“There is reference to Mithra as being born of "Anahita, the Immaculate Virgin Mother of the Lord Mithras". Anahita was said to have conceived the Mithras from the seed of Zarathustra preserved in the waters of Lake Hamun in the Persian province of Sistan. …. Lake Hamun was the keeper of Zoroaster's seed. And when the world's end is at hand , three maidens will enter the lake, and afterwards will give birth to the Saoshyants who will then be the "final saviors" of mankind. ….. This information comes from a Temple that bears this inscription dedicated to Anahita and dated to about 200 B.C.E.. “….http://answers.yahoo.com/question/index?qid=20090112015057AAyuvfr
“…site in Lake Hamun, called Kuh-e Khwaja…… The site of Kuh-e Khwaja is located 30 kilometers southwest of Zabol in the eastern part of Sistan-Baluchestan Province, very near the Afghan border……The main ruins of the complex are situated on the southeastern promontory of a high hill overlooking the marshes of Lake Hamun in the delta where the ancient Hirmand River's journey comes to an end. This solitary high hill, or small mountain, juts out of the lake and for most of the year is an island…..The single path of access to the upper slopes of this hill is through the neglected ruins of this ancient town which was built on the only eroded part of the vertical volcanic ring that isolates the upper reaches of the hill…….The complex consists of a remarkable array of buildings and fortifications. For example, the citadel known as Ghagha-Shahr houses one of the only surviving fire temples within a major monument of pre-Islamic times. This temple is located on a terrace beyond high walls. It is protected by two forts, whose remains are known as Kok-e Zal and Chehel Dokhtaran…..as a structural complex with an intriguing range of Zoroastrian associations, Kuh-e Khwaja represents a unique repository of still inadequately documented architectural information, especially with reference to the transition from Sasanian to Islamic architectural forms…….In addition, the site was decorated with large murals depicting various figurative motifs and mud reliefs of human and equestrian figures. Some fascinating surviving pieces are housed in various museums such as Iran-e Bastan Museum in Tehran, New Delhi Museum, Berlin Museum, and the Metropolitan Museum of Art in New York.”…..http://iranian.com/Feb97/History/Hamun/Hamun.shtml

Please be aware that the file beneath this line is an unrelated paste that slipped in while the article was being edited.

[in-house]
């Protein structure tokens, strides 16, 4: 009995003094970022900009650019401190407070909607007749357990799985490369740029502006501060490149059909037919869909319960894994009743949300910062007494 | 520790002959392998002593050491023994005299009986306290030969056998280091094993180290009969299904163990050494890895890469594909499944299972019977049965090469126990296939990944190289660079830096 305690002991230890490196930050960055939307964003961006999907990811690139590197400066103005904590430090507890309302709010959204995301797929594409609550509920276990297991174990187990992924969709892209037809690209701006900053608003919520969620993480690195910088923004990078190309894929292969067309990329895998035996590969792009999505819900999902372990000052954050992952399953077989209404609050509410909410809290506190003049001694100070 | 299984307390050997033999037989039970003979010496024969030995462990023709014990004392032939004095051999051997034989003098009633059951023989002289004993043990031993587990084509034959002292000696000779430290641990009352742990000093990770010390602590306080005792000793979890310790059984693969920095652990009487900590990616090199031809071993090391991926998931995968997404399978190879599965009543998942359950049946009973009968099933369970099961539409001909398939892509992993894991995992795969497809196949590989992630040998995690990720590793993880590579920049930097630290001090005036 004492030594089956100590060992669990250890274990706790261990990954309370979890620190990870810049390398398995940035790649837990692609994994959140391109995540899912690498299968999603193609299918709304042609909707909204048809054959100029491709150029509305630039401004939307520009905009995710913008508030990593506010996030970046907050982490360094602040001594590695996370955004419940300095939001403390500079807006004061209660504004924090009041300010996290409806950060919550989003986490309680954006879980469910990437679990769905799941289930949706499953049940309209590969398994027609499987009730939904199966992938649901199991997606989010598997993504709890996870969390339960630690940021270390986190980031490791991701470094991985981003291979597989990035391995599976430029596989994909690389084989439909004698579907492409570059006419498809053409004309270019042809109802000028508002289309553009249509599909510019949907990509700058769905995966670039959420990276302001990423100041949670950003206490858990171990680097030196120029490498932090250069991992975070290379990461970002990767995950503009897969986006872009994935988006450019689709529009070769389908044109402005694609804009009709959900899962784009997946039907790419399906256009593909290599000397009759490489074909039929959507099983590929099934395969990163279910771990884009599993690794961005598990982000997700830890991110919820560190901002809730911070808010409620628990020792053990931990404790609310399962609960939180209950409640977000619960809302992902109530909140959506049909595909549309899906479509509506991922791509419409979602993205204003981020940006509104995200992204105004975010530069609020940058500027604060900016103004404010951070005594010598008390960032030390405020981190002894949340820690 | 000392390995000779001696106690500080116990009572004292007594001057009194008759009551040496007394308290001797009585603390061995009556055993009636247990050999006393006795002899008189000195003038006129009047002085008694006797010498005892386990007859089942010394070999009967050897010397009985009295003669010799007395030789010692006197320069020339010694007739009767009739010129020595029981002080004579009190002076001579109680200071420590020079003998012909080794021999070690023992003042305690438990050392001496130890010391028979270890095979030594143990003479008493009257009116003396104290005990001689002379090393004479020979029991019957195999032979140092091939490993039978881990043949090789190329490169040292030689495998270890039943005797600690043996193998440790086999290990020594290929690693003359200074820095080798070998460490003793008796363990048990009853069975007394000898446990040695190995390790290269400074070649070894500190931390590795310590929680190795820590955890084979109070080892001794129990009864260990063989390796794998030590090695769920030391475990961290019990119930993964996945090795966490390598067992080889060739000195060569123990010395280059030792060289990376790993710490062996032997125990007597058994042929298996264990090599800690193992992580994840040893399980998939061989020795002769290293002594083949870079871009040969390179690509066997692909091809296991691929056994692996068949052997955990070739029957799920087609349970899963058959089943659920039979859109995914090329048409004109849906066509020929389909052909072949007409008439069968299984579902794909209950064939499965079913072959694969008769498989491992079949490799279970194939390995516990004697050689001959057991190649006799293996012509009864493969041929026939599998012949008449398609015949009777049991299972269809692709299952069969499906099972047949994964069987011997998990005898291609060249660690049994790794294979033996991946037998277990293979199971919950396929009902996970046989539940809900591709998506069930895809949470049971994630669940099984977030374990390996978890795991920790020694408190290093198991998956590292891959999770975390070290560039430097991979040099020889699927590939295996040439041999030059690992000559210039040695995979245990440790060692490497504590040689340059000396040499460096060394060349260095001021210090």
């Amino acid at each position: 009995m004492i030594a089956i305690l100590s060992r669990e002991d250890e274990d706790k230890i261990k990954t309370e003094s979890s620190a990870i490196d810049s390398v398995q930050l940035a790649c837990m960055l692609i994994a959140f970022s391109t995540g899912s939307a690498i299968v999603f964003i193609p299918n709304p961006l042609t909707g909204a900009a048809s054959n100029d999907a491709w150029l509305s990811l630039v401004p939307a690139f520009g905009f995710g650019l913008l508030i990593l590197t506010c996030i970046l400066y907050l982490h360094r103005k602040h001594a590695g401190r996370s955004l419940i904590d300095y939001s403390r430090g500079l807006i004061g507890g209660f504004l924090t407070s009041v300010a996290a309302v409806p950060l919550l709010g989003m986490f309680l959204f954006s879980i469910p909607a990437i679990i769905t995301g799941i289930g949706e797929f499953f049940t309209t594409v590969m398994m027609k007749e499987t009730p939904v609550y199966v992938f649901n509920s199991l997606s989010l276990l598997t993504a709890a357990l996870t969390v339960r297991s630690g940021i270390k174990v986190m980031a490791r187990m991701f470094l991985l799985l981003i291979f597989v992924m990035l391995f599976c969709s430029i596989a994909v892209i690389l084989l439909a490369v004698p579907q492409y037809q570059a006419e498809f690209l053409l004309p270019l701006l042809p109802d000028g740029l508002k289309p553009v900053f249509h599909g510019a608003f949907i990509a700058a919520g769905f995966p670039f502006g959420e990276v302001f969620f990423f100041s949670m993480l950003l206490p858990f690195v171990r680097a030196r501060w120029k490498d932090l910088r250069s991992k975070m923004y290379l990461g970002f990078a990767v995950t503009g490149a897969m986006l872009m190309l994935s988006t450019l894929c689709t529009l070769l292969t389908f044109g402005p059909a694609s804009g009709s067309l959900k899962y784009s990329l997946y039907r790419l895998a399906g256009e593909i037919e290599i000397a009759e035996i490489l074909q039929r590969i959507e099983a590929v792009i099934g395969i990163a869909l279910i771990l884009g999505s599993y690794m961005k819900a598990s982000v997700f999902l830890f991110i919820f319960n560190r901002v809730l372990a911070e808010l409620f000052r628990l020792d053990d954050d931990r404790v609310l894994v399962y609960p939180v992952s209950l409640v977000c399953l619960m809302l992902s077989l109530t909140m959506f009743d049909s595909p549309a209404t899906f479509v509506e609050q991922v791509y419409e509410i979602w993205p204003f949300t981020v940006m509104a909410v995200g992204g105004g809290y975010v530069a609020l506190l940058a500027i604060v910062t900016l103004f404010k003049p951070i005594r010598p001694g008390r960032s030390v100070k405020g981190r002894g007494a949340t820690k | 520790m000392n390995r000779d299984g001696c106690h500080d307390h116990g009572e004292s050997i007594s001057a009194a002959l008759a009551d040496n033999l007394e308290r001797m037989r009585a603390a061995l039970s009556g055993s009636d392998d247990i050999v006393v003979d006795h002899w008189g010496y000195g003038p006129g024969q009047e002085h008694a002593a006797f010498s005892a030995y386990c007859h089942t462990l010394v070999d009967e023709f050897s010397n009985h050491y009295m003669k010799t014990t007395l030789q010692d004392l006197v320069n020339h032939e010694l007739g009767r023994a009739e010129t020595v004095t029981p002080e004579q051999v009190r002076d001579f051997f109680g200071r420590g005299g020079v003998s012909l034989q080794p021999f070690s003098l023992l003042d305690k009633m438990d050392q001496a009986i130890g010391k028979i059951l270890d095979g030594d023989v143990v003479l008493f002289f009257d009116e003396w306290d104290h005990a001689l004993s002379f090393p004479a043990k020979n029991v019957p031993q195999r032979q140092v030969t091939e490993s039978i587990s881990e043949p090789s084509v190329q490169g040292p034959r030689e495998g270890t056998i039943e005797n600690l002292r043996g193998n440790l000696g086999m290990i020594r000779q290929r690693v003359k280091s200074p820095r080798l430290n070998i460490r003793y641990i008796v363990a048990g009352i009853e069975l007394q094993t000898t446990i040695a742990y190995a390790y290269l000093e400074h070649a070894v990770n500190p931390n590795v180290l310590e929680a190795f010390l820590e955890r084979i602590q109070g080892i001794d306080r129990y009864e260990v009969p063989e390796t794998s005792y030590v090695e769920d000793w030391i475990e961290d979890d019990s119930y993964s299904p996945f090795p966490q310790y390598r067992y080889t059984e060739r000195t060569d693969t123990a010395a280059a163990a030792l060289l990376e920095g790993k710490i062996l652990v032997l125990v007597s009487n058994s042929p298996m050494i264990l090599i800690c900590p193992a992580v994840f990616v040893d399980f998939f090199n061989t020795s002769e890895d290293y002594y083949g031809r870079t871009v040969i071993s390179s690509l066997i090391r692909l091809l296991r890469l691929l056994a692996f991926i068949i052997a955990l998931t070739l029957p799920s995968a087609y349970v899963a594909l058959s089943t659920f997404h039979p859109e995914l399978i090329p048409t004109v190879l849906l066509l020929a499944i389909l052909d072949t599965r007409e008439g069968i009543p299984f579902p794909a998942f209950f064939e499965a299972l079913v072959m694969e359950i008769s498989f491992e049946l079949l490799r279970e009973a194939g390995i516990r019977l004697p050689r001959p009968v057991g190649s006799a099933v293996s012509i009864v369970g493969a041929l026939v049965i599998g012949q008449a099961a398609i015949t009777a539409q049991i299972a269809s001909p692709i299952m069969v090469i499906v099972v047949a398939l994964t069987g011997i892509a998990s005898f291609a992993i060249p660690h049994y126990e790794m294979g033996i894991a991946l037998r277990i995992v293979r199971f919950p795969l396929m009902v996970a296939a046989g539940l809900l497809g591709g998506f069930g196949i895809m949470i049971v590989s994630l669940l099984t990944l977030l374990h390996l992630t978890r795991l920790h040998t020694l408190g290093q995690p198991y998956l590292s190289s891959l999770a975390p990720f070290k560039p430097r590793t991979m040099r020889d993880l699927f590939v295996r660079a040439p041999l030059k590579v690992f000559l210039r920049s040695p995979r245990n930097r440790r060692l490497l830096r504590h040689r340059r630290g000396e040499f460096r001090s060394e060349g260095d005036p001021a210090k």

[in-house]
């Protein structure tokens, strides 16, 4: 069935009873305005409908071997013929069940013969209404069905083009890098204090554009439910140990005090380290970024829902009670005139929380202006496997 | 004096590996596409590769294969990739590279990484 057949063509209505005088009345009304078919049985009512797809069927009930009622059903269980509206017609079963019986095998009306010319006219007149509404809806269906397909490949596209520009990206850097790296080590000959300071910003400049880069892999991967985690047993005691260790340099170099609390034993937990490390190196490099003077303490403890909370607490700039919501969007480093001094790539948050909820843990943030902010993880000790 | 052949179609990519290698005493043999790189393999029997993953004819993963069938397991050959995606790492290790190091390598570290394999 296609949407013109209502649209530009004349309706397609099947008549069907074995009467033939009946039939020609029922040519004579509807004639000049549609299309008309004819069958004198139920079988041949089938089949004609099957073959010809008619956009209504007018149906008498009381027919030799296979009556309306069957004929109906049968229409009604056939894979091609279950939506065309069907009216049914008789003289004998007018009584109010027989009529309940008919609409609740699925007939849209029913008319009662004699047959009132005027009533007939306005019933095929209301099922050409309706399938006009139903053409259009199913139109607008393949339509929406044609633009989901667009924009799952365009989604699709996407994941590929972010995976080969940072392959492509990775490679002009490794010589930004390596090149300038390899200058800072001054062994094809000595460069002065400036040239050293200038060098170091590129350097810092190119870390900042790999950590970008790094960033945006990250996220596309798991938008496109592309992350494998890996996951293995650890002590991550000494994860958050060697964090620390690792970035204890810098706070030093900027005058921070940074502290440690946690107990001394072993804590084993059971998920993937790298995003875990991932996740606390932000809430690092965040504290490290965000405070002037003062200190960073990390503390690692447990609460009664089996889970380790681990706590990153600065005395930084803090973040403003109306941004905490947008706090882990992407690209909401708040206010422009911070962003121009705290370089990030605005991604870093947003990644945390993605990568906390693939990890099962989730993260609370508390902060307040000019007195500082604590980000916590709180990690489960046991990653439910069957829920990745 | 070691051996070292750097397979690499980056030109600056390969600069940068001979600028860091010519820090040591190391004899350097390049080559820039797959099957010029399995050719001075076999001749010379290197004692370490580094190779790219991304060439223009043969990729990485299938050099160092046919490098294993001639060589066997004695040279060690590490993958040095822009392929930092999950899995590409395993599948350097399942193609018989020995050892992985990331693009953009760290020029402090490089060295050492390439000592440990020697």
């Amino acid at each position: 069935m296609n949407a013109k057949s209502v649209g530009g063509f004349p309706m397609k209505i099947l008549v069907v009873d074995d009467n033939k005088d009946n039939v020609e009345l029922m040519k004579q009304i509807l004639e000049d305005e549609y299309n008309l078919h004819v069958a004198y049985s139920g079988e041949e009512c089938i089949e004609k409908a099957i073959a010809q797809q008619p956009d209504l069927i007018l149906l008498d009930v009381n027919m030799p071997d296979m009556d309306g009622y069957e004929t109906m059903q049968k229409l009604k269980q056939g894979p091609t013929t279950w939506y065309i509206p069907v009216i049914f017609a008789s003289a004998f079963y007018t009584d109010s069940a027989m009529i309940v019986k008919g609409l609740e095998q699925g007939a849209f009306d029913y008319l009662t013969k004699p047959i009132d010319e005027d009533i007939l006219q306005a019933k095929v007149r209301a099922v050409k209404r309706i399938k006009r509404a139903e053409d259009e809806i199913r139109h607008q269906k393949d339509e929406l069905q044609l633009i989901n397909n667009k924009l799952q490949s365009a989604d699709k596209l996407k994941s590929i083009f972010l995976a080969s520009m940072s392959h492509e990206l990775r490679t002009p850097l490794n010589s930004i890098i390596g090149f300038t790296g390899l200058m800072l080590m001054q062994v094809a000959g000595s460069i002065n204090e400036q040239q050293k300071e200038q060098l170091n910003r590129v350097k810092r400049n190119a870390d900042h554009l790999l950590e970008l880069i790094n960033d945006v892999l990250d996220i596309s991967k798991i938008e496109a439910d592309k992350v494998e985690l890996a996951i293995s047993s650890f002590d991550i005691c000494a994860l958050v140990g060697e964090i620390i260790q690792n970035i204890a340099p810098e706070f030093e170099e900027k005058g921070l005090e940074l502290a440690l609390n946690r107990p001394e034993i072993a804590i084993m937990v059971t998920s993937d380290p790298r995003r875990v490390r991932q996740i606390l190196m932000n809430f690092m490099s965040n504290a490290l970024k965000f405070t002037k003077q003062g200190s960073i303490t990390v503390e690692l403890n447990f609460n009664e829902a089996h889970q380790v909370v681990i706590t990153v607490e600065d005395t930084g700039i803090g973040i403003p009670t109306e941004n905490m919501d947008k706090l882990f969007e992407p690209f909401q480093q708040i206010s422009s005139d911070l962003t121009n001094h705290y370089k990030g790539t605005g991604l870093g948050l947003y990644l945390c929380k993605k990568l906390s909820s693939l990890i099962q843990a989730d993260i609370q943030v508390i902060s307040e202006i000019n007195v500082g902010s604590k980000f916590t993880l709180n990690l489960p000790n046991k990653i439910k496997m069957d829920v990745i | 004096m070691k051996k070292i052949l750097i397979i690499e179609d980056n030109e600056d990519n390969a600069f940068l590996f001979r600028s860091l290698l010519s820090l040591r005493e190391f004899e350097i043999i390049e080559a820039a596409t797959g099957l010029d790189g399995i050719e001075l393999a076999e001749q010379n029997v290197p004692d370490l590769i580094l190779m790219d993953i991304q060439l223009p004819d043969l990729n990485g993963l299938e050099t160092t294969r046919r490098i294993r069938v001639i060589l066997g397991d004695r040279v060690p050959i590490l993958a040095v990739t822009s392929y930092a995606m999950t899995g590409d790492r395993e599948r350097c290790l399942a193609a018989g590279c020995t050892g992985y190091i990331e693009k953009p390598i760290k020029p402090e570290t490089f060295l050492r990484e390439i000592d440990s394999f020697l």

Mural from Lake Hamun's Kuh-e Khwaja complex, eastern Iran (circa 200-800 A.D.)
“….references to Kuh-e Khawja……the only direct reference is to be found in the anonymous Tarikh-e Sistan (History of Sistan) which dates back to the twelfth century AD.”
“ In 1910, G.P. Tate of the British Boundary Commission made detailed observations of the site. Then in 1915 Aural Stein was the first to conduct surface excavations. The results were published in his Innermost Asia in 1916 and subsequently, a later addition was published in 1928…..He was the first to identify that the fire sanctuary was the principal architectural unit of the Kuh-e Khawja complex. The fire temple had been covered extensively with wall paintings, which were discovered at the time of the excavations and were taken to the museum of New Delhi……Ernst Herzfeld (One of the persons who excavated Persepolis) inspected the site in 1925 and 1929. His findings were first published in 1932, and with a radically different conclusion in 1941……I should mention that Herzfeld had not published all of his documents in 1941. These records, which have been part of the Freer Gallery's collection, became the basis of a new report by Trudy Kawami which was published in 1987 (Metropolitan Museum Of Art Journal #22, 1987). Then in 1961, the site was examined for a third time by Giorgio Gullini, who published his results in 1964.”…..http://iranian.com/Feb97/History/Hamun/Hamun.shtml